By Becky Earley
Cranberries are one of three native fruits to North America, as members of the heath family. The plants contain pink flowers which produce small red-black edible berries in the months from June to July. They grow in the wild from Canada to the Carolinas. The first cultivation occurred in North America and centered in sandy "bogs", marshes, or rain-soaked salt meadows.
Cranberries are composed of about 88% water. Other organic constituents include flavonoids, anthocyanins, catechin, triterpenoids, B-hydroxybutryic acid, citric, malic,glucuronic and quinic and benzoic acids, ellagic acid and vitamin C.They are a great source of fiber. Raw cranberries are very low in calories (209 calories/pound).
During the 17th century cranberries were used to relieve blood disorders, stomach ailments, liver problems, vomiting, appetite loss, scurvy, and cancer. Native Americans prepared wound dressings from the dried whole fruit. People from New England used boiled cranberries to reduce the severity of gall bladder attacks. Early scientists' believed that cranberries were also beneficial in urinary tract disorders, due to its low pH (high acidity). It was known that benzoic acid was metabolized to hippuric acid, researchers suggested that beneficial effects of cranberries were due to these antimicrobial acids. As early as 1914, a report suggested that bacterial suppression was not related to either hippuric acid excretion or pH. In 1966, researchers revealed that the effects of pH of urine by cranberry juice were transient and that acidification may not be the main mechanism of action. Currently, researchers are thinking that cranberry juice contains a polymer that prevents the adherence of bacteria to the lining/walls of the bladder and urinary tract, and this helps to prevent urinary infections. Cranberries can also be used to decrease recurrence of urinary stones and as a urinary deodorant.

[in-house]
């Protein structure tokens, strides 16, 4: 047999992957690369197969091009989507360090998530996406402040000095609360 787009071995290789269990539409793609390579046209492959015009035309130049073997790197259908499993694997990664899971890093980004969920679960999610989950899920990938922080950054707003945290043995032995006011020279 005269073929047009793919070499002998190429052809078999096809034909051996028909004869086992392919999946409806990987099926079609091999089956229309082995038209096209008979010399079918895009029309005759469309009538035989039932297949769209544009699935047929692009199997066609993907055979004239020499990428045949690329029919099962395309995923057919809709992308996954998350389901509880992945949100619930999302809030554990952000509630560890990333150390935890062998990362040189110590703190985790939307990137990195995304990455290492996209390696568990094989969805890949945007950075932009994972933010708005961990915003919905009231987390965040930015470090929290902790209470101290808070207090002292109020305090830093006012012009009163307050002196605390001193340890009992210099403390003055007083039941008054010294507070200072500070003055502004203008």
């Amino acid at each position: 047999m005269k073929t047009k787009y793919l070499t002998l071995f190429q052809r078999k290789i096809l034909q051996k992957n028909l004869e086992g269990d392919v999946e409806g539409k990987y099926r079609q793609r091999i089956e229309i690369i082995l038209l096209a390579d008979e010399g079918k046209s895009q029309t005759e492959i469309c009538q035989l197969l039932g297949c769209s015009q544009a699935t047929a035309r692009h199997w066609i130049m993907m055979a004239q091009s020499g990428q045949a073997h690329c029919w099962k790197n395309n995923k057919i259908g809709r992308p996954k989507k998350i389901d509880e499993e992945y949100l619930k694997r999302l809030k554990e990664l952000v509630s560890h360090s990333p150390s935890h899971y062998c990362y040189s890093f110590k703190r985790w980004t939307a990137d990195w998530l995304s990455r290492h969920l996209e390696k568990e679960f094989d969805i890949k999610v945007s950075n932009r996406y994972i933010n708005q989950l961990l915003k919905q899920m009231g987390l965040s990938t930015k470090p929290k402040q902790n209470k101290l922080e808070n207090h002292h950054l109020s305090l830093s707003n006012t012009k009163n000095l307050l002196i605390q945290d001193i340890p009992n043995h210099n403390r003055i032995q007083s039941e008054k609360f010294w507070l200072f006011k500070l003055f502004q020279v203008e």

Today, over 52 million households consume cranberry products. The early uses of cranberries to maintain urinary health is continually being thought about, and physicians are still recommending cranberry products to avoid urinary tract infections.
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